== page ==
Unknown to many in the audience, parked in the back of the room, his meter running a little quick, was the legendary Bobby D. himself. Dylan, despite his wary, quintessential cool, was giving the already highly charged room an extra layer of electricity and Patti, intoxicated by the atmosphere, rocked with stallion abandon. She was positively playing to Dylan, like Keith Carradine played to Lily Tomlin in the club scene from Nashville. But Dylan is an expert at gamesmanship, and he sat there, crossing and uncrossing his legs, playing back.
Afterwards, Dylan went backstage to introduce himself to Patti. He looked healthy, modestly relaxed (though his eyes never stopped burning with cool-blue fire), of unimposing physicality, yet the corporeal Dylan can never be separated from the mythic Dylan, and it’s that other Dylan--the brooding, volatile, poet-star of Don’t Look Back--who heightens or destroys the mood of a room with the tiniest of gestures. So despite Dylan’s casual graciousness, everyone was excitedly unsettled.

And there was a sexual excitation in the room as well. Bob Dylan, the verdict was unanimous, is an intensely sexual provocateur--“he really got me below the belt,” one of the women in the room said later. Understand, Dylan wasn’t egregiously coming on--he didn’t have to. For the sharp-pencil, slightly petulant vocals on Blood on the Tracks hardly prepared one for the warm, soft-bed tone of his speaking voice: the message driven home with that--Dylan offhand is still Dylan compelling. So with just small talk he had us all subdued, even Patti, though when the photographers’ popping flashbulbs began, she laughingly pushed him aside, saying, “Fuck you, then take my picture, boys.” Dylan smiled and swayed away.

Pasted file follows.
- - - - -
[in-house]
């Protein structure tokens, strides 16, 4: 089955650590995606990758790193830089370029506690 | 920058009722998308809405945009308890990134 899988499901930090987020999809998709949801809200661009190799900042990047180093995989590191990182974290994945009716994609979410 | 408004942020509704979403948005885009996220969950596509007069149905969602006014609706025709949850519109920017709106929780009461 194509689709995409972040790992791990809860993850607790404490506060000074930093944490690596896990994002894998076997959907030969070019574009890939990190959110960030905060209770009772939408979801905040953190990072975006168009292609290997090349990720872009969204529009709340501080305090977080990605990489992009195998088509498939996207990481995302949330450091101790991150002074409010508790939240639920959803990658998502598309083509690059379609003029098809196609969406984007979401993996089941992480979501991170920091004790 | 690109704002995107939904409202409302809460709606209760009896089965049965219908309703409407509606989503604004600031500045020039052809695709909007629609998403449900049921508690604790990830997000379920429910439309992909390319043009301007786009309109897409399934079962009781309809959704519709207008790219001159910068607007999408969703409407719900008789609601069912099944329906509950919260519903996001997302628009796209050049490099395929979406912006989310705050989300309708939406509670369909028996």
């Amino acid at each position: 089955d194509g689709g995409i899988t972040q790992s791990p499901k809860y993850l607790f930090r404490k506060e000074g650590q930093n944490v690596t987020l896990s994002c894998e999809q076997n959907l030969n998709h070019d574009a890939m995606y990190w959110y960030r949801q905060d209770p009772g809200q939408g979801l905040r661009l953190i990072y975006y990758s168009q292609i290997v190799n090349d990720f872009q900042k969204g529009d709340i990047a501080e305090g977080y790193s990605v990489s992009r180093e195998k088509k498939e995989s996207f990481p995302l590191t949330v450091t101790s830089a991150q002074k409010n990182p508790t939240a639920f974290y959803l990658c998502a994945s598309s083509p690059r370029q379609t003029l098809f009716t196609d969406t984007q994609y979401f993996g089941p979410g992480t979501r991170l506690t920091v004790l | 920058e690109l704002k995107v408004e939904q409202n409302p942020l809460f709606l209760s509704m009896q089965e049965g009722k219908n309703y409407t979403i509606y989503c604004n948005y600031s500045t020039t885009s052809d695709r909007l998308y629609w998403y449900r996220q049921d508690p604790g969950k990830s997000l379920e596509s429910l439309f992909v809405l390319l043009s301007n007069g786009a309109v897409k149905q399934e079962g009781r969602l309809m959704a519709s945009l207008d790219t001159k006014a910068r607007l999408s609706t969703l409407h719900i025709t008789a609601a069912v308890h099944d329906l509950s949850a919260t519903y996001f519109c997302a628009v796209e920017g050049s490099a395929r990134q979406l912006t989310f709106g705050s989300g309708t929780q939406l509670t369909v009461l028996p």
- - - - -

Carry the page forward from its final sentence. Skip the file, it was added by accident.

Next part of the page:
The party soon broke up--Dylan had given his encouragement to Patti, the rest of us had a glimpse from some future version of Don’t Look Back (but with a different star)--and the speculation about Dylan’s visit commenced. What did his casual benediction signify?